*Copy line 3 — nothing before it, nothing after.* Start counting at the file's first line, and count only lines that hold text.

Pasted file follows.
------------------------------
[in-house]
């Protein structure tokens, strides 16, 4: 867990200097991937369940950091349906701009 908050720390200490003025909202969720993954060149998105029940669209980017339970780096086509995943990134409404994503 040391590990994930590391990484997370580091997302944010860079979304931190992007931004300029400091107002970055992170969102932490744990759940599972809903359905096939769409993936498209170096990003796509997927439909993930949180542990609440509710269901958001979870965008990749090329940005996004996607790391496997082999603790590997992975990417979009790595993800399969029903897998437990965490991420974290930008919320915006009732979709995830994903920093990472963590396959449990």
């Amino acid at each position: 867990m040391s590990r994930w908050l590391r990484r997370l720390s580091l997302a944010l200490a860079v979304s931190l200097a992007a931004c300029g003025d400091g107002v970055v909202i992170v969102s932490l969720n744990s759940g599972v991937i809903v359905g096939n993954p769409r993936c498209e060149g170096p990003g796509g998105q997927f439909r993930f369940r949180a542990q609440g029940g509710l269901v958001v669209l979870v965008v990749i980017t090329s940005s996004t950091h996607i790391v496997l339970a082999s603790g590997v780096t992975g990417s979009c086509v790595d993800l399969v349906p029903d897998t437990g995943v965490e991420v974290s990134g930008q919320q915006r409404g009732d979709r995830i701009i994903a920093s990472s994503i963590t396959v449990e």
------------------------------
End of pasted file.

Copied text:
């Amino acid at each position: 867990m040391s590990r994930w908050l590391r990484r997370l720390s580091l997302a944010l200490a860079v979304s931190l200097a992007a931004c300029g003025d400091g107002v970055v909202i992170v969102s932490l969720n744990s759940g599972v991937i809903v359905g096939n993954p769409r993936c498209e060149g170096p990003g796509g998105q997927f439909r993930f369940r949180a542990q609440g029940g509710l269901v958001v669209l979870v965008v990749i980017t090329s940005s996004t950091h996607i790391v496997l339970a082999s603790g590997v780096t992975g990417s979009c086509v790595d993800l399969v349906p029903d897998t437990g995943v965490e991420v974290s990134g930008q919320q915006r409404g009732d979709r995830i701009i994903a920093s990472s994503i963590t396959v449990e």